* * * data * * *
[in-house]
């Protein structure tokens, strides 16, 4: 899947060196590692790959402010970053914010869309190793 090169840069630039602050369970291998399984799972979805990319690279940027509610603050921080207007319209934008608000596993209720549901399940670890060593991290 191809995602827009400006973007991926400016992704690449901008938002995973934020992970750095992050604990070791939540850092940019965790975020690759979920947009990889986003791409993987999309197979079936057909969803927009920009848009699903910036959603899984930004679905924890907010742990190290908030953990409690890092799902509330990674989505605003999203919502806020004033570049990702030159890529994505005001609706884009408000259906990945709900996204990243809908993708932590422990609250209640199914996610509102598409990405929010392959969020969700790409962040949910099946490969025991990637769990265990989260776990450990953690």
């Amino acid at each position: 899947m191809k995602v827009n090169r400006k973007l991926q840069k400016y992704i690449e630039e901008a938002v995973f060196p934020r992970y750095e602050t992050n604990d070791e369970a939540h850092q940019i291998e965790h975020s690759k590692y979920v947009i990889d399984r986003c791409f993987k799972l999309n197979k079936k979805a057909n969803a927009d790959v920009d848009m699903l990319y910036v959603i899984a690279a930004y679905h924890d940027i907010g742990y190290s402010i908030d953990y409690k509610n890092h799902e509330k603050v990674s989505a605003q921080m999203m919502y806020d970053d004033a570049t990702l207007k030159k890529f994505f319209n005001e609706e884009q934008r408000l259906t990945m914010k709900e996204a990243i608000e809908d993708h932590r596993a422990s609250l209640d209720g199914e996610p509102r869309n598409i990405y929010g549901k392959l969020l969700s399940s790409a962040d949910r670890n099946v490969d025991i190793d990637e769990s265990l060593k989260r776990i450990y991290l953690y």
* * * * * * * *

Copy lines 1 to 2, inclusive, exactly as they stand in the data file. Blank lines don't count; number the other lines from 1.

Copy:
[in-house]
């Protein structure tokens, strides 16, 4: 899947060196590692790959402010970053914010869309190793 090169840069630039602050369970291998399984799972979805990319690279940027509610603050921080207007319209934008608000596993209720549901399940670890060593991290 191809995602827009400006973007991926400016992704690449901008938002995973934020992970750095992050604990070791939540850092940019965790975020690759979920947009990889986003791409993987999309197979079936057909969803927009920009848009699903910036959603899984930004679905924890907010742990190290908030953990409690890092799902509330990674989505605003999203919502806020004033570049990702030159890529994505005001609706884009408000259906990945709900996204990243809908993708932590422990609250209640199914996610509102598409990405929010392959969020969700790409962040949910099946490969025991990637769990265990989260776990450990953690």